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Trump reaches compromise on $175M bond in NY AG Tish James fraud case

Michael M. Santiago/Getty Images North America/TNS

NEW YORK — Lawyers for Donald Trump and New York Attorney General Letitia James have hashed out a compromise on the $175 million bond in the former president’s civil fraud case.

James’ office last week sought to void the bond, posted by Knight Specialty Insurance Company, questioning whether Trump would improperly still have control of the $175 million cash collateral his lawyers say he placed in a money market account.

Her office also questioned whether the company could handle the full amount if Trump defaulted, based on its financial statements and its dealings in the Cayman Islands.

The parties made the agreement in Manhattan Civil Supreme Court, down the block from where Trump is being tried in his historic criminal hush money trial. Judge Arthur Engoron, who presided over the bond hearing, joked, “Where is everyone?” as he looked at a relatively sparse audience of about a dozen reporters.


Trump lawyer Chris Kise agreed to a list of restrictions meant to lock down that account so that the funds remain cash and can’t be swapped with less secure assets. Knight Specialty will keep exclusive control over the account and won’t be permitted to withdraw or trade any of the funds.

A New York appeals court last month allowed Trump to post a bond of $175 million rather than the full amount of his $454 million civil fraud penalty to ward off foreclosures while he fights the outcome of his civil fraud case.

Engoron questioned the earlier proposal to keep the collateral in a Charles Schwab account controlled by the DJT Revocable Trust, with an agreement that the money not be withdrawn.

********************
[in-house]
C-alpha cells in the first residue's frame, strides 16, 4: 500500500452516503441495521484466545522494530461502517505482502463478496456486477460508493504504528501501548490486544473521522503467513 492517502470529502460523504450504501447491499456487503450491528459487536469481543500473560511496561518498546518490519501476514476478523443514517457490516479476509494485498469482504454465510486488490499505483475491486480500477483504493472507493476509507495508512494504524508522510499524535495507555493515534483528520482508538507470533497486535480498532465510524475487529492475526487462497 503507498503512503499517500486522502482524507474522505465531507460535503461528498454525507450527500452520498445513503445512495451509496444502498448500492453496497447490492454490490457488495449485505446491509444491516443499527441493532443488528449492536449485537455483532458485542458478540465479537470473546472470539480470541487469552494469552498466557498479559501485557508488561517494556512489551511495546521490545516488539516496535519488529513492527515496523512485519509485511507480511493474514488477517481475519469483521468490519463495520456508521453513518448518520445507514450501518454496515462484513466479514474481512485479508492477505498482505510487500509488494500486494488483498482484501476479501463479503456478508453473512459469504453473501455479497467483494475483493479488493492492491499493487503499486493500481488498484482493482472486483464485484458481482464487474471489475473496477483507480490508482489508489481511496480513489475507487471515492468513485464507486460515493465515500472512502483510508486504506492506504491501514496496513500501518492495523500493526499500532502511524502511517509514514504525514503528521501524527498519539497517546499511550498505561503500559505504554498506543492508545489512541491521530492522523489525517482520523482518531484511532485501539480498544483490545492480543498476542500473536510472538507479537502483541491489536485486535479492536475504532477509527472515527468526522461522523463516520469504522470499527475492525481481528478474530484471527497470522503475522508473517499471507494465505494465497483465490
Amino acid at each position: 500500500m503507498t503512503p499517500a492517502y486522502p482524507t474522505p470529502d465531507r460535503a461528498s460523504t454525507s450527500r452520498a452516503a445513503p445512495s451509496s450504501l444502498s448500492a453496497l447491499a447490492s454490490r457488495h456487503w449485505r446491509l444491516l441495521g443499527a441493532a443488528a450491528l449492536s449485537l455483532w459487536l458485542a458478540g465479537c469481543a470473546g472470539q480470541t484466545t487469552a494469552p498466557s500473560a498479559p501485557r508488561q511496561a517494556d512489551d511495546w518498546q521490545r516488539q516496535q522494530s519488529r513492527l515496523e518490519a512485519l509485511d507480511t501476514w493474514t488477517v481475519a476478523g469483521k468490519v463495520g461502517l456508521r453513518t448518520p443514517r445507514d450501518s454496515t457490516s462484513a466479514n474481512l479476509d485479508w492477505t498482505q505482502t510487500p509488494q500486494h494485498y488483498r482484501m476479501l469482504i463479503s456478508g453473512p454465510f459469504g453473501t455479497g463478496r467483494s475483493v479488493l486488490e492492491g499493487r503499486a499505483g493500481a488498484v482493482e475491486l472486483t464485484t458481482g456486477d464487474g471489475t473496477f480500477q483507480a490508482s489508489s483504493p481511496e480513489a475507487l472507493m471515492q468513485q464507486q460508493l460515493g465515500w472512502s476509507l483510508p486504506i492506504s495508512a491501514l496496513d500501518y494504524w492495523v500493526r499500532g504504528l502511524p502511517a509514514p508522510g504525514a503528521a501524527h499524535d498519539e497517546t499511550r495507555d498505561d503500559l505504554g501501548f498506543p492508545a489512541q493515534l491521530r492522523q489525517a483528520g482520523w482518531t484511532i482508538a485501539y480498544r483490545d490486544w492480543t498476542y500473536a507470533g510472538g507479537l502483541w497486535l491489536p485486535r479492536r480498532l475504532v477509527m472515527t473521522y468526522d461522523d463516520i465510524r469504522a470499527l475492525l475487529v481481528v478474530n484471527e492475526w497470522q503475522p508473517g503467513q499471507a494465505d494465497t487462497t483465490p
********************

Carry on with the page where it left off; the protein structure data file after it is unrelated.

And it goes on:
“You keep using the word agreement. What if you break the agreement?” Engoron asked. “We’re not trying to rely on agreements. We’re trying to rely on money…. It all seems like a bit of a house of cards.”

Kise responded, “So every bond is a house of cards… your hypothetical is calling into question the veracity of one of the largest institutions in the world.”

“There’s no trick. There’s no games. There’s no trap door,” Kise added. “There’s $175 million that’s been put into a bank account. It’s there.”

Andrew Amer, a lawyer for James’ office, argued that money could be swapped for something less secure, like a mutual fund, as long as Knight Specialty consents by remaining quiet about it.

“It needs to be a true lockbox,” Amer argued.

Amer laid out a list of restrictions, including providing the courts with monthly bank statements from the Schwab account.

Trump owes most of the $454 million judgment handed down by Engoron, with his former executives, Allen Weisselberg, Jeffrey McConney, and sons Eric and Don Jr. on the hook for the remainder. Engoron found them liable for multiple fraud claims in James’ September 2022 lawsuit for habitually inflating Trump’s net worth in business deals for years by as high as $3.6 billion annually.

Trump is also barred from running a New York business for three years while his sons are prohibited for two years.